8. No drinking at concerts. This was appalling to me, even more so than the fact you can’t drink at most bowling alleys. I went to a concert not too long ago and you could only drink in the lobby area, no booze allowed in the venue. Unbelievable. There’s some pretty big inconsistency regarding Korea and drinking. In a way, it’s more of a drinking culture than the US. Many of the people are overworked, and going out and getting sloshed every night isn’t out of the ordinary. Some bars are open till 10am, drinking is allowed in public and even in cabs, yet I can’t drink at a concert? Weird.

9. Perfectly normal for kids to come to school sick. Unable to function in class? It’s okay, come to school. You won’t get anyone sick, just wear a face mask instead. Only exception is if someone has an illness at the time of a “pandemic” like bird flu, swine flu, or any other flu related to animals. Sick days are RARE, for school and work.

10. Chopsticks are used to eat just about everything, even cake. For some reason they cut cakes into slices, then just maul it with chopsticks even though no cutting is really needed if you’re eating it that way. Weird.


Chris in South Korea said...

Nice post - a couple things for readers to be aware of.

Regarding #7: that's only true after-hours. If the bank is closed and the ATM is open, it'll charge you. If it's doing that when the bank is open, there's a problem. Head inside to withdraw your money.

Regarding #8: hard to call that a general rule - drinking at concerts happens whether it's 'permitted' or not. Unless the only entrance is guarded by a bouncer checking your bags every time, it's going to happen. It really depends on the venue - some places don't want to cleanup afterwards.

Ben Gwynne said...

Interesting. Thanks, I didn't know about #7. I'll check my receipt next time I go. I guess I tend to go late when I get off work and the bank is closed then. THat still makes for an interesting policy.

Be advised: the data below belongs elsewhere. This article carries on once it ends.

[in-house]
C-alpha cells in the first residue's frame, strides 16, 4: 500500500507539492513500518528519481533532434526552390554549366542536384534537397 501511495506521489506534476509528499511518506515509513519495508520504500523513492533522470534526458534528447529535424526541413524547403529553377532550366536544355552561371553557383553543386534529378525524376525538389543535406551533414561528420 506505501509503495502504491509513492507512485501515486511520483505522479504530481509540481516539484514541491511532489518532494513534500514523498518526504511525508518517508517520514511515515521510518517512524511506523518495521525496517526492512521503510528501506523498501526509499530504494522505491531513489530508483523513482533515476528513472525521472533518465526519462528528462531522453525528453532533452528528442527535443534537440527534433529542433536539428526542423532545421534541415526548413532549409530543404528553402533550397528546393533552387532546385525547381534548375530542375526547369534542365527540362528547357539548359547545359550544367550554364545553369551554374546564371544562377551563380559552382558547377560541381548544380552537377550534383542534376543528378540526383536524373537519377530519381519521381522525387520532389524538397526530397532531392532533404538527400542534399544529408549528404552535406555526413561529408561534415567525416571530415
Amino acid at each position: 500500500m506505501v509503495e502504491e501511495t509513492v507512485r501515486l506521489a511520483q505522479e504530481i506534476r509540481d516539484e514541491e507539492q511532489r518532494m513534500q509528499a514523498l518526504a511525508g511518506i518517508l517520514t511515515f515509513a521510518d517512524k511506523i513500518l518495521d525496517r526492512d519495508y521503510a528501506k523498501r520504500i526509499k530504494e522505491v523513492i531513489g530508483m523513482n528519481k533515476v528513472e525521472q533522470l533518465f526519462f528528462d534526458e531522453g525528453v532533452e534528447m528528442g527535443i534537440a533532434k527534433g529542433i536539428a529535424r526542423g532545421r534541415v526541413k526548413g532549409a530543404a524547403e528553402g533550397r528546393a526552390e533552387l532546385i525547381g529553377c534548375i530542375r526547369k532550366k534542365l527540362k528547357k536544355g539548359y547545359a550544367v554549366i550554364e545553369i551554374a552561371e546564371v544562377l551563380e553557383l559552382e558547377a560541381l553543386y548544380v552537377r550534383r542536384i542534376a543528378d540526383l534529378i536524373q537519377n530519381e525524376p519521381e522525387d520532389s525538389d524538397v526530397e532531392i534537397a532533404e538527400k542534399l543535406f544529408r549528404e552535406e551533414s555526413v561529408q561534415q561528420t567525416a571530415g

#8, they didn't let people drink inside the venue where the singer was playing. THey had guards (korean girls) walking around nabbing people. But I'm sure there's places that don't care, and obviously you can drink at music festivals.

Anonymous said...


Kafka said...

There is no fee if you use ATM by 6:00 p.m. on weekday in KB. Well,why don't you make a check card?

Ben Gwynne said...

Thanks Kafka, you and Chris just told me something I didn't know. Thanks!

HennyPenny said...

My husband still calls me "A" when I'm busy worrying about something... funny how the blood type fits ;)

Ben Gwynne said...

Good one Penny, are you here all week? lol

Kafka said...

Do you know that Korean children have to do raise their hand on around right chest like military when they was asked to get together in school ground?

Ben said...

No, I didn't know that. Can you explain a little more, I'm not 100% sure what you are talking about. So if they want to ask a teacher if they can go meet another student they have to put their hand on their chest? Really?

Kafka said...

No. Sometimes,all students have to get together in school ground. It's a kind of events in Korea school. Principles announce us about school event stuff like that. A principle hand in testimonial to a student who already planned to receive it and we have to applaud. we have to put hands on left chest toward Korean flag. or singing school song and the patriotic song. Every order I wrote above is mixed up. There is a fixed guide to do this in each school.

Stefan said...

I totally loved these points about Korea. Ok; my favorite, the push buttons in the restaurants. If only it were like that in the U.S. hee hee

Ben Gwynne said...

The push buttons are amazing. I feel like a King and I'm being waited on by servants, don't feel that way in the US.

JBC said...

I completely disagree with the traffic light observation. Quite the opposite in my experience. Unless it is a major intersection, the just go through it, more a suggestion than a rule.

Anonymous said...

Well I disagree with your disagreement. Vast majority respected it throughout the year I was there.